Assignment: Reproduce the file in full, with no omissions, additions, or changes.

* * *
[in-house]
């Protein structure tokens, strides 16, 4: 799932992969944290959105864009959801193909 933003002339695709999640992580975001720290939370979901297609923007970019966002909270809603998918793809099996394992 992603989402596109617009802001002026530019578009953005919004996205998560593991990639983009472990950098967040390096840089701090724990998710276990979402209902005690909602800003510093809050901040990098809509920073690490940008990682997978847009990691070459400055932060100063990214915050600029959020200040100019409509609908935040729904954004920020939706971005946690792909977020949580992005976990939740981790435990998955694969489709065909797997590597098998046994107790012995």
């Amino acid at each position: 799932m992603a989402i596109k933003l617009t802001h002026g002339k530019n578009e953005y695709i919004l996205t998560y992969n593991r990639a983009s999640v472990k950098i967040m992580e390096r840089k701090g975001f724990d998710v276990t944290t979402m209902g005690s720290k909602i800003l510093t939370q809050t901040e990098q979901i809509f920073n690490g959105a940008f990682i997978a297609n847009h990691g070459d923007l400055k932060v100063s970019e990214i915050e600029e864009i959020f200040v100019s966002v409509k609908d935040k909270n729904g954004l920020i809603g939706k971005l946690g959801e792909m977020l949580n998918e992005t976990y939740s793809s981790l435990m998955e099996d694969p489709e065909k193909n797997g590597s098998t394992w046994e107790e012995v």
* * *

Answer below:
[in-house]
């Protein structure tokens, strides 16, 4: 799932992969944290959105864009959801193909 933003002339695709999640992580975001720290939370979901297609923007970019966002909270809603998918793809099996394992 992603989402596109617009802001002026530019578009953005919004996205998560593991990639983009472990950098967040390096840089701090724990998710276990979402209902005690909602800003510093809050901040990098809509920073690490940008990682997978847009990691070459400055932060100063990214915050600029959020200040100019409509609908935040729904954004920020939706971005946690792909977020949580992005976990939740981790435990998955694969489709065909797997590597098998046994107790012995």
């Amino acid at each position: 799932m992603a989402i596109k933003l617009t802001h002026g002339k530019n578009e953005y695709i919004l996205t998560y992969n593991r990639a983009s999640v472990k950098i967040m992580e390096r840089k701090g975001f724990d998710v276990t944290t979402m209902g005690s720290k909602i800003l510093t939370q809050t901040e990098q979901i809509f920073n690490g959105a940008f990682i997978a297609n847009h990691g070459d923007l400055k932060v100063s970019e990214i915050e600029e864009i959020f200040v100019s966002v409509k609908d935040k909270n729904g954004l920020i809603g939706k971005l946690g959801e792909m977020l949580n998918e992005t976990y939740s793809s981790l435990m998955e099996d694969p489709e065909k193909n797997g590597s098998t394992w046994e107790e012995v």